600-year-old Chinese coin found on Kenyan island : Archaeology News from Past Horizons | Archaeology News | Scoop.it

joint expedition of scientists led by Chapurukha M. Kusimba of The Field Museum and Sloan R. Williams of the University of Illinois at Chicago has unearthed a 600-year-old Chinese coin on the Kenyan island of Manda that shows trade existed between China and east Africa decades before European explorers set sail and changed the map of the world.

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Neanderthal big eyes 'caused demise'

Neanderthal big eyes 'caused demise' | Archaeology News | Scoop.it
A study of Neanderthal skulls suggests that they became extinct because they had larger eyes than our species.
David Connolly's insight:

hmmm  this calls for a more detailed look at the research...  this seems an over simplification

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1,200-year-old Egyptian text describes a shape-shifting Jesus

1,200-year-old Egyptian text describes a shape-shifting Jesus | Archaeology News | Scoop.it
By Owen JarusLiveScience A newly deciphered Egyptian text, dating back almost 1,200 years, tells part of the crucifixion story of Jesus with apocryphal plot twists, some of which have never been seen before.
David Connolly's insight:

You have to love this version

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Kyle Kunkel O'Connor's curator insight, March 14, 2013 12:31 PM

new views on religion, interesting topis, religion, alternative history

 

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Human Ancestors Were Fashion Conscious - ScienceNOW

Human Ancestors Were Fashion Conscious - ScienceNOW | Archaeology News | Scoop.it

The 2013 Academy Awards were, as always, as much about making appearances as about making films, as red carpet watchers noted fashion trends and faux pas. Both Jessica Chastain and Naomi Watts wore Armani, although fortunately not the same dress. And Best Supporting Actress Anne Hathaway switched from Valentino to a controversial pale pink Prada at the last minute because her original dress looked too much like someone else's. Of course, no actress would be caught dead wearing the same style 2 years in a row. A new study of ancient beaded jewelry from a South African cave finds that ancient humans were no different, avoiding outdated styles as early as 75,000 years ago.

Personal ornaments, often in the form of beads worn as necklaces or bracelets, are considered by archaeologists as a key sign of sophisticated symbolic behavior, communicating either membership in a group or individual identity. Such ornaments are ubiquitous in so-called Upper Paleolithic sites in Europe beginning about 40,000 years ago, where they were made from many different materials—animal and human teeth, bone and ivory, stone, and mollusk shells—and often varied widely among regions and sites.

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Rich slice of history

Rich slice of history | Archaeology News | Scoop.it
Will there be any efforts to restore the Badami Trikutalaya and the inscriptions that look pale on the white-washed walls?

(This is the first of a two-part article that speaks about the Chalukyan temples and their architecture, found mostly in and around Karnataka)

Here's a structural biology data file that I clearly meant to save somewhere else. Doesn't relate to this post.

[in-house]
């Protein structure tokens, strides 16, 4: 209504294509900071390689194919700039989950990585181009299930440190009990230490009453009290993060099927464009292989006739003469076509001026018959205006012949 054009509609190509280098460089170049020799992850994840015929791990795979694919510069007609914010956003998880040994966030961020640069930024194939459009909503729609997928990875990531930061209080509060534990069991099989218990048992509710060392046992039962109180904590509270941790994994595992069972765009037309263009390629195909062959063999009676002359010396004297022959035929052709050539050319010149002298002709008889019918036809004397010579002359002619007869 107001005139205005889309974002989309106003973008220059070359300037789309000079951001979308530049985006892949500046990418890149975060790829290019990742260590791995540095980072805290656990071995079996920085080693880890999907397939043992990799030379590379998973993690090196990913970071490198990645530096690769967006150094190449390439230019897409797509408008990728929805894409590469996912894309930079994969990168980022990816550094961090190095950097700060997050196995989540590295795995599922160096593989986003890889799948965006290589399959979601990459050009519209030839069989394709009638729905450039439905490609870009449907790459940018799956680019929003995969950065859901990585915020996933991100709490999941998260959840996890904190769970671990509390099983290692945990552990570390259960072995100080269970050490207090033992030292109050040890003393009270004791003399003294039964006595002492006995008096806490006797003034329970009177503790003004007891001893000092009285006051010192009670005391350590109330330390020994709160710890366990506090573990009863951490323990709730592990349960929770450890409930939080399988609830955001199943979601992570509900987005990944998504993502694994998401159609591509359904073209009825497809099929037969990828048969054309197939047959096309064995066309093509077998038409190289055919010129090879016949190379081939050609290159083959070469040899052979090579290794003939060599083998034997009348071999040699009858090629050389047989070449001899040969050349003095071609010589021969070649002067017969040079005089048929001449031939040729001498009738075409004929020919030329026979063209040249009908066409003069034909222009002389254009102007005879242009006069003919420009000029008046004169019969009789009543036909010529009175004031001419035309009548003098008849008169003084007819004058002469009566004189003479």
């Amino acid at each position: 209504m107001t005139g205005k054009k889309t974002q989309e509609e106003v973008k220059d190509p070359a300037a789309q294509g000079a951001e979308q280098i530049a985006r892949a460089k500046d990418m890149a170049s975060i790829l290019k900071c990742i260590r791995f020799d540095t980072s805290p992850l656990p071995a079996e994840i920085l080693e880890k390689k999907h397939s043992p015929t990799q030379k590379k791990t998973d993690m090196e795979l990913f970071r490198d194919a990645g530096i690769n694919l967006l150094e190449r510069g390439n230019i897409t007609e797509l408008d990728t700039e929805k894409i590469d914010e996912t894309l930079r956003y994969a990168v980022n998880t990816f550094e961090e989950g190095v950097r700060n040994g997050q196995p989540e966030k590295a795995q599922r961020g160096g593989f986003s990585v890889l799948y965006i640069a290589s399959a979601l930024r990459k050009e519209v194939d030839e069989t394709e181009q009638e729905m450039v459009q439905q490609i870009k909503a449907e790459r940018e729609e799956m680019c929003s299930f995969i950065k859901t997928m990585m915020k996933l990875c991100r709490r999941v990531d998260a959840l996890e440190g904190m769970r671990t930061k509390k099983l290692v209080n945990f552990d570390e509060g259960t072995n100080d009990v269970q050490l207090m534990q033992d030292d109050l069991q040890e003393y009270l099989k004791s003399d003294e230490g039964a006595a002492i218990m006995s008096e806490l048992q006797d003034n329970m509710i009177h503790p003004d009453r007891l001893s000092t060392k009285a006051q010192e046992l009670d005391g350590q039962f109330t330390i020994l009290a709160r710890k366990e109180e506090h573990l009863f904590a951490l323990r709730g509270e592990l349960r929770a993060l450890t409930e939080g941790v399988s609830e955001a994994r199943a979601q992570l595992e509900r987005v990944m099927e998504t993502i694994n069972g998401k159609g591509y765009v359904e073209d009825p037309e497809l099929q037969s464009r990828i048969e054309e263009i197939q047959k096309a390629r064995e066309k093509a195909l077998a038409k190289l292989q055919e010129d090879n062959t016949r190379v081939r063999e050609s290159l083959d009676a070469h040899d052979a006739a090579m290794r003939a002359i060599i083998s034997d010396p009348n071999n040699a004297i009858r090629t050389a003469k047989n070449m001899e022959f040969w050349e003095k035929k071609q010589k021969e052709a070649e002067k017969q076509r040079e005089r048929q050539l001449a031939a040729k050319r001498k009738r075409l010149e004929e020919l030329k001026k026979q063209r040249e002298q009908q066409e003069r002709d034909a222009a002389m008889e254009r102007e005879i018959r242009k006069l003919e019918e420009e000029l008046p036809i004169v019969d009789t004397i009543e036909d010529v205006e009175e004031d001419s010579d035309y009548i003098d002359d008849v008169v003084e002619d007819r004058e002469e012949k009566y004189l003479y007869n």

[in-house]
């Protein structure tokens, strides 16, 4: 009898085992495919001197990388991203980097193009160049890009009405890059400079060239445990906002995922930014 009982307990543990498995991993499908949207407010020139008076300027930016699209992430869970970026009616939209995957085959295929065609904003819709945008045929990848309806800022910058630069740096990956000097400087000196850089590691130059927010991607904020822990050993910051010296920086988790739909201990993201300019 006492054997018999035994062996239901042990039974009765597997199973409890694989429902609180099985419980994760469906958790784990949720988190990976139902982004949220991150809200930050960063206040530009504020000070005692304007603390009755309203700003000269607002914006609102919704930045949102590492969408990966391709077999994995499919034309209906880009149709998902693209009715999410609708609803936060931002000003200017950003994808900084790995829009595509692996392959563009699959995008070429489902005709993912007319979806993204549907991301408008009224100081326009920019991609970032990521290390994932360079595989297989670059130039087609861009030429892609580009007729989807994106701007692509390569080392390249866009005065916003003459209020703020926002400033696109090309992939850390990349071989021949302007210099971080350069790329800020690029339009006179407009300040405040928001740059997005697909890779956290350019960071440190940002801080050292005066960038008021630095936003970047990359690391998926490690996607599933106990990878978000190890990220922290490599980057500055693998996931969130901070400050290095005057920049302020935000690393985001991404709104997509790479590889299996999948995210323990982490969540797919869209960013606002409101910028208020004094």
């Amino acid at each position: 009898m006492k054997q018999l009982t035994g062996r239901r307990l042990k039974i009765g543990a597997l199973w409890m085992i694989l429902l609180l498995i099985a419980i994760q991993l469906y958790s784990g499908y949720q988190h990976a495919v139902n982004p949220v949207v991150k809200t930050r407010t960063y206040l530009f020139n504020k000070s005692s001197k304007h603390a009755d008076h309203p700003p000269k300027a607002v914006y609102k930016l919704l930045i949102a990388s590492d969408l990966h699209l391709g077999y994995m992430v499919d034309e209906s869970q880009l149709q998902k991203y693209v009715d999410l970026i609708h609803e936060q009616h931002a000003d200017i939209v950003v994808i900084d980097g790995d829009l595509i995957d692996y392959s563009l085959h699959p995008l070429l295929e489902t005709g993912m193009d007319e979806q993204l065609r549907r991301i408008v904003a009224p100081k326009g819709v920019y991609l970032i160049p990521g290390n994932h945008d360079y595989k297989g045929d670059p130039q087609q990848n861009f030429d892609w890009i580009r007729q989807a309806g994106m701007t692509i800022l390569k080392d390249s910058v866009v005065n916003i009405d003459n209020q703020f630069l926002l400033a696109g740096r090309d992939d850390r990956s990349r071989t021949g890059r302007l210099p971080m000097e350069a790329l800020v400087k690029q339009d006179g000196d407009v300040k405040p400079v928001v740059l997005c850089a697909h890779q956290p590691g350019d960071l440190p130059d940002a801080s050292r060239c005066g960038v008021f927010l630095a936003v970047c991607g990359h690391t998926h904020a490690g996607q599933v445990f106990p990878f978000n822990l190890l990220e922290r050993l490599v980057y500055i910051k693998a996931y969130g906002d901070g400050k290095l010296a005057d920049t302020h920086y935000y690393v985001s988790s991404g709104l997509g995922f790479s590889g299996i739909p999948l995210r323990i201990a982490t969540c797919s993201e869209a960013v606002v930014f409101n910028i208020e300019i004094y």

The ancient name of Badami was – Badami. Vatapi was the Sanskrit name that the Chalukyas gave it, when they ruled over the area. Dr. Silakant Pathar, whose D. Litt thesis was ‘Badami- A cultural study,’ says the Chalukyas changed many Kannada names into Sanskrit. For example, Kisuvolal (red town) became Raktapura.

Archaeologist Dr. A. Sundara, who surveyed 2,000 villages in Maharashtra and Karnataka, when he was with the Archeological Survey of India, has an interesting interpretation about how the association of the area with the asura Vatapi might have come about.

David Connolly's insight:

Part of a new article on the  temple architecture in India

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Latest Results: Alfoldean

Latest Results: Alfoldean | Archaeology News | Scoop.it
About a year and a half ago, I started working with the Horsham District Archaeology Group at Alfoldean.

Via Martin Roseveare
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Martin Roseveare's curator insight, March 19, 2013 5:47 AM

Publicising this image does unfortunately make it easier for the nighthawks of course but given that it is already in the public domain linking to it from here probably won't make much difference long term.

David Connolly's comment, March 21, 2013 4:31 AM
But as MArtin says... we must continue to share...!
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Rock Art in the Kimberley-(Australian Broadcasting Corporation)

Rock Art in the Kimberley-(Australian Broadcasting Corporation) | Archaeology News | Scoop.it
A new scientific study of rock art in the Kimberley aims to clarify the history of human settlement in Australia.

 

Throughout northern Australia there is rock art of the most breathtaking kind: animals and people and designs painted in vibrant ochre. So how long have Australians been painting like this? And what can the oldest paintings tells us about our forerunners, the very first Australians?

Dr June Ross is one of Australia's leading experts on rock art. She taught one of the few rock art courses in Australia, at the University of New England, and she's published extensively in the field. And she's involved in several different field work projects.

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Astronomical alignments were vital in Mesoamerica : Archaeology News from Past Horizons